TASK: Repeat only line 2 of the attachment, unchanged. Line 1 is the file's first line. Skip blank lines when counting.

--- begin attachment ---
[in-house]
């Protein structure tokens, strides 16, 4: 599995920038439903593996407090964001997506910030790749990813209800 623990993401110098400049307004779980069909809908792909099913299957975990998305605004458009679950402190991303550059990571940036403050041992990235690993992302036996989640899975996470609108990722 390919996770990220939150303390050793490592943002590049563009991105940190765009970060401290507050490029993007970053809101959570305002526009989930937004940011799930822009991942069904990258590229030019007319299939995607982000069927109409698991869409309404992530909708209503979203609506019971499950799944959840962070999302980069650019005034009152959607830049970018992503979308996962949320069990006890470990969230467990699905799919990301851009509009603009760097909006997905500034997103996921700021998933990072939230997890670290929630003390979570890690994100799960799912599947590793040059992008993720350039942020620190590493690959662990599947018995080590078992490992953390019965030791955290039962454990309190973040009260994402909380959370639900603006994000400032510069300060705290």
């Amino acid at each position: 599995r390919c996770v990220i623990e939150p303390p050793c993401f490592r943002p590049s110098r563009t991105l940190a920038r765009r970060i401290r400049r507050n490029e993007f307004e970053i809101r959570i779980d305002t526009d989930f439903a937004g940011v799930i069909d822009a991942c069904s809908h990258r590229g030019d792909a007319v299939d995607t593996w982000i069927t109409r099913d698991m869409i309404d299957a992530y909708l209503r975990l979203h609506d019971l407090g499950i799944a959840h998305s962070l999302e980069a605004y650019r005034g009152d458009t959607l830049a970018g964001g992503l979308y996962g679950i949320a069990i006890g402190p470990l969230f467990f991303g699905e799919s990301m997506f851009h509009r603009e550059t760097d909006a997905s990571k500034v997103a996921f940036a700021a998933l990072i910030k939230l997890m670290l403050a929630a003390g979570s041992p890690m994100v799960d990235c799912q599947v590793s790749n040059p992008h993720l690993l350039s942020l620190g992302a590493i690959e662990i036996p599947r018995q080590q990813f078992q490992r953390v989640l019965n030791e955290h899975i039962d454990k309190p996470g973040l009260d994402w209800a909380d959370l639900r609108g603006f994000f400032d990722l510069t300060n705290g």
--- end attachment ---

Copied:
């Protein structure tokens, strides 16, 4: 599995920038439903593996407090964001997506910030790749990813209800 623990993401110098400049307004779980069909809908792909099913299957975990998305605004458009679950402190991303550059990571940036403050041992990235690993992302036996989640899975996470609108990722 390919996770990220939150303390050793490592943002590049563009991105940190765009970060401290507050490029993007970053809101959570305002526009989930937004940011799930822009991942069904990258590229030019007319299939995607982000069927109409698991869409309404992530909708209503979203609506019971499950799944959840962070999302980069650019005034009152959607830049970018992503979308996962949320069990006890470990969230467990699905799919990301851009509009603009760097909006997905500034997103996921700021998933990072939230997890670290929630003390979570890690994100799960799912599947590793040059992008993720350039942020620190590493690959662990599947018995080590078992490992953390019965030791955290039962454990309190973040009260994402909380959370639900603006994000400032510069300060705290």